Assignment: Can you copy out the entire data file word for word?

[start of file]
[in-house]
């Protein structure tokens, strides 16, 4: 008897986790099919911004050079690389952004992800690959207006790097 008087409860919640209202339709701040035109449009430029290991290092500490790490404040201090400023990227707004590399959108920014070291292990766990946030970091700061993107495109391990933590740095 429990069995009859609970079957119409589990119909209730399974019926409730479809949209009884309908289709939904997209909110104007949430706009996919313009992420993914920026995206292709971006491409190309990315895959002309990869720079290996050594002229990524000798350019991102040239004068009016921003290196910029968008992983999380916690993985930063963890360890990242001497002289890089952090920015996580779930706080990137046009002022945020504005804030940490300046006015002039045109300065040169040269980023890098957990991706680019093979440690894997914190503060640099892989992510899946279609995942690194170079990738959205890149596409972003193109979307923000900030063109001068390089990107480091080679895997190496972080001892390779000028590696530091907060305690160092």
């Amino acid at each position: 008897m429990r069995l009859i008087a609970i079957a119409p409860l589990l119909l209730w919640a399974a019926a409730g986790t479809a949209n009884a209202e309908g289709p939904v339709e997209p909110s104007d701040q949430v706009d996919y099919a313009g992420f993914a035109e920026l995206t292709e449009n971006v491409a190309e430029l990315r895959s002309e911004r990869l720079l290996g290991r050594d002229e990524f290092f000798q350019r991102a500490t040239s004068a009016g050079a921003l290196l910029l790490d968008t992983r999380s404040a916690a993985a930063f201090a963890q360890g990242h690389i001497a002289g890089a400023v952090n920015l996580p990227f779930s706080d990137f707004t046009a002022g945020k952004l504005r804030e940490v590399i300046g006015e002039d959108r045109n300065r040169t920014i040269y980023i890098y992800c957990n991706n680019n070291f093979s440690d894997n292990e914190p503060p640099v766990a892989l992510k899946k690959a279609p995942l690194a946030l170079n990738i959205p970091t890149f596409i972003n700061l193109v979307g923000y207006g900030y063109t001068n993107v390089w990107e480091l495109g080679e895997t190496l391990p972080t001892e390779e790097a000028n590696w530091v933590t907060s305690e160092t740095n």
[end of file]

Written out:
[in-house]
């Protein structure tokens, strides 16, 4: 008897986790099919911004050079690389952004992800690959207006790097 008087409860919640209202339709701040035109449009430029290991290092500490790490404040201090400023990227707004590399959108920014070291292990766990946030970091700061993107495109391990933590740095 429990069995009859609970079957119409589990119909209730399974019926409730479809949209009884309908289709939904997209909110104007949430706009996919313009992420993914920026995206292709971006491409190309990315895959002309990869720079290996050594002229990524000798350019991102040239004068009016921003290196910029968008992983999380916690993985930063963890360890990242001497002289890089952090920015996580779930706080990137046009002022945020504005804030940490300046006015002039045109300065040169040269980023890098957990991706680019093979440690894997914190503060640099892989992510899946279609995942690194170079990738959205890149596409972003193109979307923000900030063109001068390089990107480091080679895997190496972080001892390779000028590696530091907060305690160092």
């Amino acid at each position: 008897m429990r069995l009859i008087a609970i079957a119409p409860l589990l119909l209730w919640a399974a019926a409730g986790t479809a949209n009884a209202e309908g289709p939904v339709e997209p909110s104007d701040q949430v706009d996919y099919a313009g992420f993914a035109e920026l995206t292709e449009n971006v491409a190309e430029l990315r895959s002309e911004r990869l720079l290996g290991r050594d002229e990524f290092f000798q350019r991102a500490t040239s004068a009016g050079a921003l290196l910029l790490d968008t992983r999380s404040a916690a993985a930063f201090a963890q360890g990242h690389i001497a002289g890089a400023v952090n920015l996580p990227f779930s706080d990137f707004t046009a002022g945020k952004l504005r804030e940490v590399i300046g006015e002039d959108r045109n300065r040169t920014i040269y980023i890098y992800c957990n991706n680019n070291f093979s440690d894997n292990e914190p503060p640099v766990a892989l992510k899946k690959a279609p995942l690194a946030l170079n990738i959205p970091t890149f596409i972003n700061l193109v979307g923000y207006g900030y063109t001068n993107v390089w990107e480091l495109g080679e895997t190496l391990p972080t001892e390779e790097a000028n590696w530091v933590t907060s305690e160092t740095n």